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Separation Agreement and Custody - DO NOT USE AN AGREEMENT TO RESOLVE CUSTODY

Posted by Kathleen Murphy | Apr 03, 2020

If you have a lawyer who is preparing a Separation and Property Settlement Agreement for you that includes custodial provisions, you should be aware (and if you are not, question this fact) that the Agreement is a simple contract and essentially non-enforceable as to custody.   

No sheriff will aid you in enforcing a contract.  If your spouse moves with your children, a contract is not helpful.

Even if you and your spouse work well together, put the terms of custody into a court Order by consent otherwise known as a Consent Order for Custody.

Caveat:  You may resolve custody in a contract but you should also add a provision that mandates that the parties will enter into a Consent Order for Custody in addition to the contract.

The difference between a Separation Agreement with custodial provisions and a Consent Order for Custody has to do with enforceability.   If you have a non-working relationship with your ex, you do not want to be down the road with a document that will not be enforced by an action for contempt of court.   Contempt of court is when a party does not comply with an Order and the Court will aid you in the enforcing the provisions.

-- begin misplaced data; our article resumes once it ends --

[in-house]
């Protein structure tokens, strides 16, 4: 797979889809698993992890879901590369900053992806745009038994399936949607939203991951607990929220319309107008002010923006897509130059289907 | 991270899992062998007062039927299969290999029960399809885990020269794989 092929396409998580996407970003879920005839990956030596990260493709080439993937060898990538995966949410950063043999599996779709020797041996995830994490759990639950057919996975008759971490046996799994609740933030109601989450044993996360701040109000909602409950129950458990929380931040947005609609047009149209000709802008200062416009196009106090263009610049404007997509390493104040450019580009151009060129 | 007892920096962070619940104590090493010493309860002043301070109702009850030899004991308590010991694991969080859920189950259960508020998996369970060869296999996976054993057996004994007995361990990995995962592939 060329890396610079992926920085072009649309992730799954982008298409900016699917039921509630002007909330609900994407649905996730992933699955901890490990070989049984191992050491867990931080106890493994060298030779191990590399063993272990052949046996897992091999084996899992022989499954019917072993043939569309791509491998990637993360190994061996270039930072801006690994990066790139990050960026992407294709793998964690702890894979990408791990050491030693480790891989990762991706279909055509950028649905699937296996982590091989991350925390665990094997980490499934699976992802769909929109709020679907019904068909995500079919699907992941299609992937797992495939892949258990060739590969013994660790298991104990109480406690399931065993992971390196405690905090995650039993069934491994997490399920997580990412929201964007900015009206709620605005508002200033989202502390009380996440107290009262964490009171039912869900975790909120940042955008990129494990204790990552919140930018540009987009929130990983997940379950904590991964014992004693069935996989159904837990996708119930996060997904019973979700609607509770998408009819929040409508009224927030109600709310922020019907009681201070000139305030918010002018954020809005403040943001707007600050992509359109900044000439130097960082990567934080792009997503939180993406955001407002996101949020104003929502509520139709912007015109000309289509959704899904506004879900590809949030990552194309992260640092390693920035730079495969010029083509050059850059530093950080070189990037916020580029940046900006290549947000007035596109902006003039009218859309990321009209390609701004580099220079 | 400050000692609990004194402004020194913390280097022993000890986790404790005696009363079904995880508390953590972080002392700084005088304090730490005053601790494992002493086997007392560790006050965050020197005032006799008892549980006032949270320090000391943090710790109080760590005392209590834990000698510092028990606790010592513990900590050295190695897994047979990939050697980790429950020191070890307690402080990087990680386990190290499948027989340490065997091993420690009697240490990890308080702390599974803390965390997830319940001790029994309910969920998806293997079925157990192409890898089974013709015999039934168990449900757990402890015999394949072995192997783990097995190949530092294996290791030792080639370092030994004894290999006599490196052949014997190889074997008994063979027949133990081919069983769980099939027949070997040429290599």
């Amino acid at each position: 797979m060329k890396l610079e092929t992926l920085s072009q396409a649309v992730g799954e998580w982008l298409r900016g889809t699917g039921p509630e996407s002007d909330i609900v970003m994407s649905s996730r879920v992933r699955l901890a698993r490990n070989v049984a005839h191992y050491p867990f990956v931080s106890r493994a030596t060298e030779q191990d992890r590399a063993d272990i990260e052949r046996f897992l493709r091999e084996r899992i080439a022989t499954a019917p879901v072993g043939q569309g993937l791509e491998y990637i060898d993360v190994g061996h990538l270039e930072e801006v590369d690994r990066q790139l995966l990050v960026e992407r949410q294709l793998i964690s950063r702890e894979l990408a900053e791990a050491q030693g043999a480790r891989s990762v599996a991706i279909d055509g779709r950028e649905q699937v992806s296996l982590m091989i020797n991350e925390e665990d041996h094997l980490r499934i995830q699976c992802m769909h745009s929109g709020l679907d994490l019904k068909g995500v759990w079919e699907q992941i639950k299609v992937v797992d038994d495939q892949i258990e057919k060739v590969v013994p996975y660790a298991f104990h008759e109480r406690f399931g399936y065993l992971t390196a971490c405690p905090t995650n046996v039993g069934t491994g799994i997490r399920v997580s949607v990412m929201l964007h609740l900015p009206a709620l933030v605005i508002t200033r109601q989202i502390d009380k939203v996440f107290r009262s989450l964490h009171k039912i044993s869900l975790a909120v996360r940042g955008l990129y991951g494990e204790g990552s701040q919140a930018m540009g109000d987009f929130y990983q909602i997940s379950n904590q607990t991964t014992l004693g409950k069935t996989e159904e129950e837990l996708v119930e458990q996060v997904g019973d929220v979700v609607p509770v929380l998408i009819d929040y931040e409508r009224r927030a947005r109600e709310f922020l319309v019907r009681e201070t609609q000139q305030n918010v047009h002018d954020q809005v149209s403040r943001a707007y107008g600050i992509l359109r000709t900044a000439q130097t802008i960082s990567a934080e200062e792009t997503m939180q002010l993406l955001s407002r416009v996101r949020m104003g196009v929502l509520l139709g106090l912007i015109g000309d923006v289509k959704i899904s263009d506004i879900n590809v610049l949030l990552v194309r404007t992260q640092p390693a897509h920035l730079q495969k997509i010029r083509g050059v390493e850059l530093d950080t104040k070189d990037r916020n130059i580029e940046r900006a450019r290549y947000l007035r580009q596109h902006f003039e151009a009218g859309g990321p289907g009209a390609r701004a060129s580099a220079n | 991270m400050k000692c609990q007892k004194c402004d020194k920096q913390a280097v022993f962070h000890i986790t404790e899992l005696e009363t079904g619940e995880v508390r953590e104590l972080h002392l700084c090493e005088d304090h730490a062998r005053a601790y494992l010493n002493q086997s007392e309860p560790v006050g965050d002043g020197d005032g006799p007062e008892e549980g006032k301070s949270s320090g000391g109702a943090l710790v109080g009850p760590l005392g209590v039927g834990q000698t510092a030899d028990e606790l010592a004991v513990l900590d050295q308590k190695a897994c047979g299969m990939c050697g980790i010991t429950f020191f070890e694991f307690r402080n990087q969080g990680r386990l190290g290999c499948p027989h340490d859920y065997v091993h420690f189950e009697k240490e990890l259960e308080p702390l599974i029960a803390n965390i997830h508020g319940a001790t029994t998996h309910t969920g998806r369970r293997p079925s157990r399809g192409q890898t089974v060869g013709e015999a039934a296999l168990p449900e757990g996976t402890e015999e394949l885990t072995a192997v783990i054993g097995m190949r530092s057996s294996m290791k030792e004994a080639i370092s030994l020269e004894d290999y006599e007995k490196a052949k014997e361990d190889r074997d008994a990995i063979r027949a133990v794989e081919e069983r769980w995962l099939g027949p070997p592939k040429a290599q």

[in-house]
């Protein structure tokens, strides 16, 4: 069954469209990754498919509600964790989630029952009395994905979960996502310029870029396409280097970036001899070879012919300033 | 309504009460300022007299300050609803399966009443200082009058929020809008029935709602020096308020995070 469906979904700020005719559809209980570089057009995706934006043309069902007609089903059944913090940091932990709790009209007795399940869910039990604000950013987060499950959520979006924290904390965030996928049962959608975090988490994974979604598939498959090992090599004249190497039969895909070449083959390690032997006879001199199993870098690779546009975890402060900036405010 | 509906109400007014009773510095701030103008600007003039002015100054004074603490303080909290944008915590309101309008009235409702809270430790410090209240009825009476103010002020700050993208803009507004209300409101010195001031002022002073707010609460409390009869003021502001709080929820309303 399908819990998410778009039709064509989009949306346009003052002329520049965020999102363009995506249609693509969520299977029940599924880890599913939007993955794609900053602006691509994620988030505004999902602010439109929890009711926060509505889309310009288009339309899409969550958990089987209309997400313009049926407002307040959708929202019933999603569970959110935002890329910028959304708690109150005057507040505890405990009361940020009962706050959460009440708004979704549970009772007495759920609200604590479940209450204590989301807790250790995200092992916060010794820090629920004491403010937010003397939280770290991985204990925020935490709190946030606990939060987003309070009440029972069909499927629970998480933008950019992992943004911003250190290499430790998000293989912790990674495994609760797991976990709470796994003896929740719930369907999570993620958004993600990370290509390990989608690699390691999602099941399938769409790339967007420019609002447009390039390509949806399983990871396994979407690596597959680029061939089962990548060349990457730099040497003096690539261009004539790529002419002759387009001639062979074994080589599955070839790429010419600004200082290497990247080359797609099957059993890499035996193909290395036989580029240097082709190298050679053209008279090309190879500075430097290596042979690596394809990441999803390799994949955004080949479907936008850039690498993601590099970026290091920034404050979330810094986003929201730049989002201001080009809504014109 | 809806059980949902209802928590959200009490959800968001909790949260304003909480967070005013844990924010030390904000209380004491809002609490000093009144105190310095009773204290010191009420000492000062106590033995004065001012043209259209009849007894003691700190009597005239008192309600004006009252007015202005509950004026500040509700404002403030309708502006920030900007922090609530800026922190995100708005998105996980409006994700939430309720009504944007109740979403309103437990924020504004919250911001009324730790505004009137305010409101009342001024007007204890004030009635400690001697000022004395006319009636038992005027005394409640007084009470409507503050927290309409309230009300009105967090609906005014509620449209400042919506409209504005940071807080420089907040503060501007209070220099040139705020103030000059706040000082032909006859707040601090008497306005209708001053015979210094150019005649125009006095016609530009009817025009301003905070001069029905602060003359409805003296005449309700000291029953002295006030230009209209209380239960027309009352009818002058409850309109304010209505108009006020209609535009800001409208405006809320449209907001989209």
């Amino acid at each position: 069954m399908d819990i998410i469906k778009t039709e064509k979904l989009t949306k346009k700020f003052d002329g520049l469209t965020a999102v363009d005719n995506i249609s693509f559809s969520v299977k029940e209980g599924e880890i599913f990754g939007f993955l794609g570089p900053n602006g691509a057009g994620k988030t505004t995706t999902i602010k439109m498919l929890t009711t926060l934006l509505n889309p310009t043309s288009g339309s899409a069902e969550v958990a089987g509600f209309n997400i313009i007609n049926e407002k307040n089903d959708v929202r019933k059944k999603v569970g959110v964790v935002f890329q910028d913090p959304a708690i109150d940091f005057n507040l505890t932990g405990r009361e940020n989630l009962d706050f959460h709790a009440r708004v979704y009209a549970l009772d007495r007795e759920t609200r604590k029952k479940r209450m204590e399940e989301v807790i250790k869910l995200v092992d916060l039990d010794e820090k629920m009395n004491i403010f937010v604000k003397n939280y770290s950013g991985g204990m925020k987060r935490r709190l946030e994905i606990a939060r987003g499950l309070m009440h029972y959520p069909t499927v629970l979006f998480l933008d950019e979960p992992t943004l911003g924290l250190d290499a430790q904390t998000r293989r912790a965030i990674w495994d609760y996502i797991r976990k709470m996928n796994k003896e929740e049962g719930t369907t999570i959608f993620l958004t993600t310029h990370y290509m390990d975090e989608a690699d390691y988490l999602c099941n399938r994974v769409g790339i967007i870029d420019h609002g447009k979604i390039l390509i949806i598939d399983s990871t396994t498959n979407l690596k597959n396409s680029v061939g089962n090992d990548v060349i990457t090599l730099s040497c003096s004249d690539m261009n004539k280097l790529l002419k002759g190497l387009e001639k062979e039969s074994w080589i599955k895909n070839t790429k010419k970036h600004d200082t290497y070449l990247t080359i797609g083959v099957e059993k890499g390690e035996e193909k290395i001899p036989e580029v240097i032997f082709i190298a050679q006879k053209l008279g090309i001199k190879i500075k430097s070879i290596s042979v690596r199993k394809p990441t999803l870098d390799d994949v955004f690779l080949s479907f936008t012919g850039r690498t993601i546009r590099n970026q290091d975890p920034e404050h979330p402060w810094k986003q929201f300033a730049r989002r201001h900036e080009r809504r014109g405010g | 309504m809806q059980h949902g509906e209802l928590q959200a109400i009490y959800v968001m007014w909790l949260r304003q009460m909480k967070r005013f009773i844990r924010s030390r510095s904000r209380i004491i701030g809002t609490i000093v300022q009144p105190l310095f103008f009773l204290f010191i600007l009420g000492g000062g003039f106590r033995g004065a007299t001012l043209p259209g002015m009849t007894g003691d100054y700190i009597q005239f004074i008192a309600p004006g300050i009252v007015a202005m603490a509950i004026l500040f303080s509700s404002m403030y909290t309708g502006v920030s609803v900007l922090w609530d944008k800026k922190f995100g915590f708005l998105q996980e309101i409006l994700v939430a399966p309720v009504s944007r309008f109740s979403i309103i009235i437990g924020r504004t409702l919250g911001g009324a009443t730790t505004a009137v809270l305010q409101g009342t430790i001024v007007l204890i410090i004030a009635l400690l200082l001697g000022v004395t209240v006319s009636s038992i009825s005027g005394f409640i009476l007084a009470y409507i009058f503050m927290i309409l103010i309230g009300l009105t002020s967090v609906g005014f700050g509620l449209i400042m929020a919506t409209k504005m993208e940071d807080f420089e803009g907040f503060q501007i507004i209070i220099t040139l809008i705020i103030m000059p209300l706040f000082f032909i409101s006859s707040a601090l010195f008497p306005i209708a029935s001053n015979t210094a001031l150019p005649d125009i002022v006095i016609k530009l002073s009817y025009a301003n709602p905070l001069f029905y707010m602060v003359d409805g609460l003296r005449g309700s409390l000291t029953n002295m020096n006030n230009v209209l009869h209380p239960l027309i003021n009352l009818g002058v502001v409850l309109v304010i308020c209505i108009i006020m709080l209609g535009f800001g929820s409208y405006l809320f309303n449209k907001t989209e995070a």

Please contact our offices if you have any questions about this blog and if you are under the advice of an attorney and did not know this fact, you may not be well informed.

About the Author

Kathleen Murphy

Kathleen Murphy is graduate of North Carolina State University with a B.A. in Political Science, 1985. She attended Campbell University Law School and received her Juris Doctorate, 1988. Ms. Murphy has been a family law attorney for over 30 years and has limited her practice solely to family law since 1988. On October 1, 2023, Kathleen accepted a position as a senior attorney with Triangle Divorce Lawyers and she can be reached at [email protected]. Ms. Murphy is a member of the North Carolina State Bar, North Carolina Bar Association, NCBA Family Law Section Member, is a trained Family Financial Mediator and a trained Child's Advocate. Ms. Murphy is married to a City of Raleigh Firefighter and has four children, three daughters and a son. Ms. Murphy is a contributor to an International podcast. Crime Stories with Nancy Grace is broadcasted daily and you can hear Ms. Murphy's comments on cases involving victims of family crimes and the impact of family court.